Bollore's threat to make a perpetual nuisance of himself until his two nominees are voted on to the Aegis board may seem like total bloody-mindedness.
However, behind his rhetoric lies a genuine sense of grievance. How, he asks, can a company in which he has invested EUR600 million deny him the right to put forward directors whose talents would enhance shareholder value.
Roger Hatchuel and Philippe Germond are at pains to point out that they will never be Bollore's stooges. Nevertheless, the Aegis board can't be blamed for asking how they can be truly independent if Bollore has put them forward.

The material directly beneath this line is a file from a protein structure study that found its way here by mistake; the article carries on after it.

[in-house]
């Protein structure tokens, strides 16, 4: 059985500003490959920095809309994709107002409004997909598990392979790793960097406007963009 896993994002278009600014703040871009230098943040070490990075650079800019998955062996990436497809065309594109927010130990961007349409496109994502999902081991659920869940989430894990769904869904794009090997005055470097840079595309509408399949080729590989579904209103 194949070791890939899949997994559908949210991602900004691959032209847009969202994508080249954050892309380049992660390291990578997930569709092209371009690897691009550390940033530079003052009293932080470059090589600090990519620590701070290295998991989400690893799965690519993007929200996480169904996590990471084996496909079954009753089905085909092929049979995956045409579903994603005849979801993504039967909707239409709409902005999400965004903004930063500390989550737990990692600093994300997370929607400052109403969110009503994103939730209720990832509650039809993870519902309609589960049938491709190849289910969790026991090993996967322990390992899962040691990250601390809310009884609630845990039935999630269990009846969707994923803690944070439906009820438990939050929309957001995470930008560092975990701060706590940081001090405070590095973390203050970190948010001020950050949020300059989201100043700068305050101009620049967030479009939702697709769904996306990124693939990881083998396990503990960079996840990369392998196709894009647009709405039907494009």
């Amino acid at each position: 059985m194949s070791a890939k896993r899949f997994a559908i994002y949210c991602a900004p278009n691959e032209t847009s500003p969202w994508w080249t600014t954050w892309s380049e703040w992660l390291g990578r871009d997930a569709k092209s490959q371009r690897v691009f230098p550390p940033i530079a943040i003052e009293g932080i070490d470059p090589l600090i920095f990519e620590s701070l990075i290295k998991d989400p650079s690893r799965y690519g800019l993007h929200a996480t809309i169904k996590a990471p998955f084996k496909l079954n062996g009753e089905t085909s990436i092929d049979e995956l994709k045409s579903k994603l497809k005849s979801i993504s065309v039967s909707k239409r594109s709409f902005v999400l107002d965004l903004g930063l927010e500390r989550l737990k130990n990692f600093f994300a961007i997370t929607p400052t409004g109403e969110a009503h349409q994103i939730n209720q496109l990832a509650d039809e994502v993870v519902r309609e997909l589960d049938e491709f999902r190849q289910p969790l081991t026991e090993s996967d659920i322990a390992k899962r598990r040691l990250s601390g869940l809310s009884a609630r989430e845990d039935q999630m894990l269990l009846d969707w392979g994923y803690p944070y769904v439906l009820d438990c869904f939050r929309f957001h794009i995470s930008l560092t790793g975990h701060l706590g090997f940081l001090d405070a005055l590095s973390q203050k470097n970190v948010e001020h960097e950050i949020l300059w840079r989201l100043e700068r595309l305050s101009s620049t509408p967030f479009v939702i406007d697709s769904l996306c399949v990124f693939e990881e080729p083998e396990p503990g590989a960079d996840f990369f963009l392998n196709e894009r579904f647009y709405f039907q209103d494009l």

Bollore's problem is that his old image as a here-today-gone-tomorrow investor is hard to shed. But he is right about one thing. The longer this acrimonious dispute goes on, the more unsettling it will be for Aegis' clients, staff and investors.